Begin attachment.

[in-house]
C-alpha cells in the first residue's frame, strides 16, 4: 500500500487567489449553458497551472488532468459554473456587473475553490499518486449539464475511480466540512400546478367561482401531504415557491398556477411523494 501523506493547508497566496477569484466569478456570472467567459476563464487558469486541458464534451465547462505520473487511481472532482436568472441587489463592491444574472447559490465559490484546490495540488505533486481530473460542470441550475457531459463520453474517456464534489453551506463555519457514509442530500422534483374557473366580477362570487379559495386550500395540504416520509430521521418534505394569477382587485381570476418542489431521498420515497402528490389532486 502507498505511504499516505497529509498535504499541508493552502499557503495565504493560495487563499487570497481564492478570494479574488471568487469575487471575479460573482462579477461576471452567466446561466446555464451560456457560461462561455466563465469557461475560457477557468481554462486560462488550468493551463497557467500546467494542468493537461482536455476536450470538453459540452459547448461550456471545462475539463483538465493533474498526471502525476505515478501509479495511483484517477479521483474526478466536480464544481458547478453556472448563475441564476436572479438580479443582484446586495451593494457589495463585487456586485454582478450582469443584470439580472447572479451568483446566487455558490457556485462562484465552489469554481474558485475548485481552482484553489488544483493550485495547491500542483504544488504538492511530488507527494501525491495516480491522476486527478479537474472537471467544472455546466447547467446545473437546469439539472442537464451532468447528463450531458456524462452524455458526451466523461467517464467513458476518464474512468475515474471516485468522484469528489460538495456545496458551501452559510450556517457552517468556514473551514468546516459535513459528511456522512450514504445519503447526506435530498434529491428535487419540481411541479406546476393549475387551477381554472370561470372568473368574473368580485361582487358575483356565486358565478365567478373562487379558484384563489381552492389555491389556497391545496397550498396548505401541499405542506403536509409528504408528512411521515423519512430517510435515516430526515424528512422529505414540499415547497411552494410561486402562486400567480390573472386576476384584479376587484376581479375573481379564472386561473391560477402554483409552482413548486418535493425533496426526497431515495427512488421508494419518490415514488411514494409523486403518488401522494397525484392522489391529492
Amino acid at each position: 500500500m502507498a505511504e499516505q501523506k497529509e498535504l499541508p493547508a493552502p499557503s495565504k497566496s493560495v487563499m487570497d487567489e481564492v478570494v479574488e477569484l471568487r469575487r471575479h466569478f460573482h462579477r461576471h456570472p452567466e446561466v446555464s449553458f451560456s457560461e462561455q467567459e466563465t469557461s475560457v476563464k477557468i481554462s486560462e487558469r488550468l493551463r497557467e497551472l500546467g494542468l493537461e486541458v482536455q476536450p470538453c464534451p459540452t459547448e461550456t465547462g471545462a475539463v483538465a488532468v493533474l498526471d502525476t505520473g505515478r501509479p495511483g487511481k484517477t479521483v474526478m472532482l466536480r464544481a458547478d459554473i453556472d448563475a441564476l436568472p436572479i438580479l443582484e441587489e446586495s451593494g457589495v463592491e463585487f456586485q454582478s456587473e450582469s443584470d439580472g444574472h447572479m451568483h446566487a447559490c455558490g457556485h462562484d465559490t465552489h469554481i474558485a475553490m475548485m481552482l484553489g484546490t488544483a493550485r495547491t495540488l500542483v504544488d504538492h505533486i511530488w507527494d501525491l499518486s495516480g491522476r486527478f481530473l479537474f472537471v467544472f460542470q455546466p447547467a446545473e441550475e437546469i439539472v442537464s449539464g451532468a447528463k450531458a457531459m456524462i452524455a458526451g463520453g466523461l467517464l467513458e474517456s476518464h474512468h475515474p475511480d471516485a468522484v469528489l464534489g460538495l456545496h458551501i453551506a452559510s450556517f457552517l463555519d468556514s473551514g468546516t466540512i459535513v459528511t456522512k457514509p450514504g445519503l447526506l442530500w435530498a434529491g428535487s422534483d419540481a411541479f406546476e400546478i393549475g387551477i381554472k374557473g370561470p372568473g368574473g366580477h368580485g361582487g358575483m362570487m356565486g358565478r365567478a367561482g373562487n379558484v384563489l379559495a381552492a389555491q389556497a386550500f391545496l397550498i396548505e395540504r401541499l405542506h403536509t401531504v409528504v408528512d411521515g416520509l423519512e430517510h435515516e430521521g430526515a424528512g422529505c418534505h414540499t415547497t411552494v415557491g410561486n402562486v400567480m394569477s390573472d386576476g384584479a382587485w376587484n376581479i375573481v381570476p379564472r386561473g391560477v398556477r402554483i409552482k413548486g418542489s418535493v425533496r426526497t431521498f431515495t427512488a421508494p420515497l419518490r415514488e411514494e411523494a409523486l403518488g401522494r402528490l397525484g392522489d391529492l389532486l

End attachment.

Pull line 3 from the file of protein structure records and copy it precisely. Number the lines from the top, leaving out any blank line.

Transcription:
Amino acid at each position: 500500500m502507498a505511504e499516505q501523506k497529509e498535504l499541508p493547508a493552502p499557503s495565504k497566496s493560495v487563499m487570497d487567489e481564492v478570494v479574488e477569484l471568487r469575487r471575479h466569478f460573482h462579477r461576471h456570472p452567466e446561466v446555464s449553458f451560456s457560461e462561455q467567459e466563465t469557461s475560457v476563464k477557468i481554462s486560462e487558469r488550468l493551463r497557467e497551472l500546467g494542468l493537461e486541458v482536455q476536450p470538453c464534451p459540452t459547448e461550456t465547462g471545462a475539463v483538465a488532468v493533474l498526471d502525476t505520473g505515478r501509479p495511483g487511481k484517477t479521483v474526478m472532482l466536480r464544481a458547478d459554473i453556472d448563475a441564476l436568472p436572479i438580479l443582484e441587489e446586495s451593494g457589495v463592491e463585487f456586485q454582478s456587473e450582469s443584470d439580472g444574472h447572479m451568483h446566487a447559490c455558490g457556485h462562484d465559490t465552489h469554481i474558485a475553490m475548485m481552482l484553489g484546490t488544483a493550485r495547491t495540488l500542483v504544488d504538492h505533486i511530488w507527494d501525491l499518486s495516480g491522476r486527478f481530473l479537474f472537471v467544472f460542470q455546466p447547467a446545473e441550475e437546469i439539472v442537464s449539464g451532468a447528463k450531458a457531459m456524462i452524455a458526451g463520453g466523461l467517464l467513458e474517456s476518464h474512468h475515474p475511480d471516485a468522484v469528489l464534489g460538495l456545496h458551501i453551506a452559510s450556517f457552517l463555519d468556514s473551514g468546516t466540512i459535513v459528511t456522512k457514509p450514504g445519503l447526506l442530500w435530498a434529491g428535487s422534483d419540481a411541479f406546476e400546478i393549475g387551477i381554472k374557473g370561470p372568473g368574473g366580477h368580485g361582487g358575483m362570487m356565486g358565478r365567478a367561482g373562487n379558484v384563489l379559495a381552492a389555491q389556497a386550500f391545496l397550498i396548505e395540504r401541499l405542506h403536509t401531504v409528504v408528512d411521515g416520509l423519512e430517510h435515516e430521521g430526515a424528512g422529505c418534505h414540499t415547497t411552494v415557491g410561486n402562486v400567480m394569477s390573472d386576476g384584479a382587485w376587484n376581479i375573481v381570476p379564472r386561473g391560477v398556477r402554483i409552482k413548486g418542489s418535493v425533496r426526497t431521498f431515495t427512488a421508494p420515497l419518490r415514488e411514494e411523494a409523486l403518488g401522494r402528490l397525484g392522489d391529492l389532486l